Real Estate is one of the biggest purchases anyone will make in their lifetime. It can account for 30x to 300x one’s annual income and take over 30 years to pay off. After you’re done paying for your property, now you have to keep paying to maintain it and to support the property taxes to keep it. What has happened to the US Real Estate market since the 2008-09 global credit market collapse and is the US Fed behind the curve?
Case-Shiller Home Price Index
One of the most common indicators used to measure national housing affordability and price trend is the Case-Shiller Home Price Index. In this chart, we are displaying the Case-Shiller National Home Price Index – including all markets in the US. It is fairly easy to see that in last 2016, on a national level, the Case-Shiller index had reached the 2006 peak level. After that, the new Trump economy pushed it even higher where we now near 210. This is a very uncommon level for this index and because we are in uncharted territory with this 210 ranking, it should concern everyone that a reversion maybe somewhere in our future.
Fed Funds Rate data from early 1990 till now
The question we’ve been asking our research team is “Is the US Fed behind the curve in the markets and how will that translate into the US/Global equity markets?”
When we consider the recent Fed rate increases (starting in 2016), our research team compared these levels to a modeling system we build back in 2013. This modeling system suggests what the US Fed should have been doing based on certain GDP, Population and other factors. The chart below is the Current Fed Funds Rate data from early 1990 till now. The rise in valuation on the Case-Shiller index can almost be directly correlated to the amount of money available in the global markets and the US Fed rate levels. More money and lower interest rates mean everyone was stampeding into housing expecting it to increase in value (which it did). But what is next with the US Fed turning cautious recently?
US 30 Year Mortgage Rate
The US 30 Year Mortgage Rate has continued to rotate between 3.5% and 5% (on average). We all know these rates vary depending on the borrower’s credit rating and other factors. Yet we believe any rates above 4% (on average) are dangerous for the markets and once lenders start to tighten requirements for loans while sellers start to aggressively decrease their asking price in order to attract buyers, we could see a massive shift in the market within a matter of months, not years.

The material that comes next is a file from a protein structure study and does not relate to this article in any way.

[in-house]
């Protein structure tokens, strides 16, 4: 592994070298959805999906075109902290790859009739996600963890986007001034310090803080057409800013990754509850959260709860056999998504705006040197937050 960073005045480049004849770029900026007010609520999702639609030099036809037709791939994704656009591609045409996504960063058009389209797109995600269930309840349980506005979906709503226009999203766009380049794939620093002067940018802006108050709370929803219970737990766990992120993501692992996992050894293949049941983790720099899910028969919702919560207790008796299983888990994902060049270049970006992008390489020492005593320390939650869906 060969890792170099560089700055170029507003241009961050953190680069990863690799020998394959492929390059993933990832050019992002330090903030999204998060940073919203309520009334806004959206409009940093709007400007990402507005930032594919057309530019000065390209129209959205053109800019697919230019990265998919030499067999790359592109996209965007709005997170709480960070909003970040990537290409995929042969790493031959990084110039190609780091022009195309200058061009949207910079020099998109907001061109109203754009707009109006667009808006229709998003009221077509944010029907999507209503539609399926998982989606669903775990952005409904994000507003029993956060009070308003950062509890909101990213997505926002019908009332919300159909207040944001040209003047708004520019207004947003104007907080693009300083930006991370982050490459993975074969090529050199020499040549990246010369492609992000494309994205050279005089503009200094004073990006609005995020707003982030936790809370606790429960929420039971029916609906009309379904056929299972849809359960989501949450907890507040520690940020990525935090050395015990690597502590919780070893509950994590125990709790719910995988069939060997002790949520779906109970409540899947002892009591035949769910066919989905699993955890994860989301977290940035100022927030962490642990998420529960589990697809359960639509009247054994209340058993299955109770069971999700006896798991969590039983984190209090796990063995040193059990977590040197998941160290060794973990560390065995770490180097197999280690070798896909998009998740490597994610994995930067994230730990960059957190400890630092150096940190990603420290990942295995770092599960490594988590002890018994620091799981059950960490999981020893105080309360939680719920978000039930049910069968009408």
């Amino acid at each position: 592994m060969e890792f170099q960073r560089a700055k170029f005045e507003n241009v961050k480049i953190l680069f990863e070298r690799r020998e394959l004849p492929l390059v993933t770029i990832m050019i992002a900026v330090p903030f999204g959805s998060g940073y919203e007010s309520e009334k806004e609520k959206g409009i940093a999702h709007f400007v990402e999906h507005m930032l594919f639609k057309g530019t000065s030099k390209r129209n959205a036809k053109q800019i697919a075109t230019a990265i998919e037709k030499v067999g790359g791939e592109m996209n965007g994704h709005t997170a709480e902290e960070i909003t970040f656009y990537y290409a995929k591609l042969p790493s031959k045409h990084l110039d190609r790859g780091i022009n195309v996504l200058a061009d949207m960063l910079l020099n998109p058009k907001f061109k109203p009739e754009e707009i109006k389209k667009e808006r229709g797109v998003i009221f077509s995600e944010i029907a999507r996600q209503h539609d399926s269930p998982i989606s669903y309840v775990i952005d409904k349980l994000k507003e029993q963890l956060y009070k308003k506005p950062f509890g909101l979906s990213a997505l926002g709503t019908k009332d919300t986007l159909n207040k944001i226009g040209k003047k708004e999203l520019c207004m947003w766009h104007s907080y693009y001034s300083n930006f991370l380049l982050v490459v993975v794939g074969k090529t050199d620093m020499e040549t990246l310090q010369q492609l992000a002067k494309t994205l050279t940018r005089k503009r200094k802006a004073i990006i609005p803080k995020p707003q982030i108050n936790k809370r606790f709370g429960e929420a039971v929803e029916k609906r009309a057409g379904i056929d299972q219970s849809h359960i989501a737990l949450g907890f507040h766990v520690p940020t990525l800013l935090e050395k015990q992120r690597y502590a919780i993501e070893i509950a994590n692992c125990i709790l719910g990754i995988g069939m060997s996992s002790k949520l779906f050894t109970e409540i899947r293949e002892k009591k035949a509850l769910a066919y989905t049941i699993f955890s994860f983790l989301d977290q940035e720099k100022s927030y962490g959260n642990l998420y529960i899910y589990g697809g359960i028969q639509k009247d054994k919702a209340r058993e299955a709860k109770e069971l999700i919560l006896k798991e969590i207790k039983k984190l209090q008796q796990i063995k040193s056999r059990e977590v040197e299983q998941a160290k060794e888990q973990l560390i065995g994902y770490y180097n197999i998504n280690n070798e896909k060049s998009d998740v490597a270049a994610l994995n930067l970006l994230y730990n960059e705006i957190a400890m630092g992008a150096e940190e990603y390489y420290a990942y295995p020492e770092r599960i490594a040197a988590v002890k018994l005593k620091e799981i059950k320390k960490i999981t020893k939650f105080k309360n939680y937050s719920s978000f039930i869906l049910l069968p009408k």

The global markets are setting up for some type of event. Capital is being pulled out of the markets as investors/traders wait to see what happens with the US/China trade issues, the EU as well as the US Presidential election in November 2020. Many economists and researchers believe a recession is fast approaching and are waiting for any signs that it is starting.
Are the turmoils setting up in the global stock market about to fracture into the global real estate market as well? As investors and consumers engage in risk aversion processes, how will that result in continued economic activity in certain sectors of the global market? Could it be that we are about to experience an economic contraction/reversion event that many analysts have failed to comprehend?
In part II of this article, we’ll show you our US Fed proprietary modeling system’s data and show you why we believe something big is going to unfold over the next 3 to 5+ years. We’ll also highlight some very interesting data regarding the US real estate market that you should be preparing for right now.
Real Estate has already run through the price advance cycle and the price maturity cycle. There is really only one cycle left to unfold at this point – the “price revaluation cycle”. This is where the opportunity lies with a select real estate ETF I am keeping my eye on.
I can tell you that huge moves are about to start unfolding not only in real estate, but metals, stocks, and currencies. Some of these super cycles are going to last years. Brad Matheny goes into great detail with his simple to understand charts and guide about this. His financial market research is one of a kind and a real eye-opener.
As a technical analysis and trader since 1997, I have been through a few bull/bear market cycles. I believe I have a good pulse on the market and timing key turning points for both short-term swing trading and long-term investment capital. The opportunities are massive/life-changing if handled properly.